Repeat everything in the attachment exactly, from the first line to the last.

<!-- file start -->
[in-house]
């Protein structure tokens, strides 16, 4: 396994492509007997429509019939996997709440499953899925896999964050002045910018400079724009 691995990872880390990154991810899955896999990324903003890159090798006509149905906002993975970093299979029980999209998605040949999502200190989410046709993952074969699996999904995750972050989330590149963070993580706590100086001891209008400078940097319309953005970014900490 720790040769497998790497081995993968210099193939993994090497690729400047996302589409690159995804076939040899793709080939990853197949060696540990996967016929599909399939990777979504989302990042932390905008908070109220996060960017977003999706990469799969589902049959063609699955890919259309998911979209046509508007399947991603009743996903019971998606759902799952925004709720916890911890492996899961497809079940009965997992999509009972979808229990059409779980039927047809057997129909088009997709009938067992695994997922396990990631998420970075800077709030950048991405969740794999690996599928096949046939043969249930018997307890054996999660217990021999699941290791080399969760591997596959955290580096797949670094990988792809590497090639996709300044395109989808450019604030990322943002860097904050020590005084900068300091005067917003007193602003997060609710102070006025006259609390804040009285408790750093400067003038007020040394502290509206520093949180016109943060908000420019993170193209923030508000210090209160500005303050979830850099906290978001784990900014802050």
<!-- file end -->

[in-house]
């Protein structure tokens, strides 16, 4: 396994492509007997429509019939996997709440499953899925896999964050002045910018400079724009 691995990872880390990154991810899955896999990324903003890159090798006509149905906002993975970093299979029980999209998605040949999502200190989410046709993952074969699996999904995750972050989330590149963070993580706590100086001891209008400078940097319309953005970014900490 720790040769497998790497081995993968210099193939993994090497690729400047996302589409690159995804076939040899793709080939990853197949060696540990996967016929599909399939990777979504989302990042932390905008908070109220996060960017977003999706990469799969589902049959063609699955890919259309998911979209046509508007399947991603009743996903019971998606759902799952925004709720916890911890492996899961497809079940009965997992999509009972979808229990059409779980039927047809057997129909088009997709009938067992695994997922396990990631998420970075800077709030950048991405969740794999690996599928096949046939043969249930018997307890054996999660217990021999699941290791080399969760591997596959955290580096797949670094990988792809590497090639996709300044395109989808450019604030990322943002860097904050020590005084900068300091005067917003007193602003997060609710102070006025006259609390804040009285408790750093400067003038007020040394502290509206520093949180016109943060908000420019993170193209923030508000210090209160500005303050979830850099906290978001784990900014802050």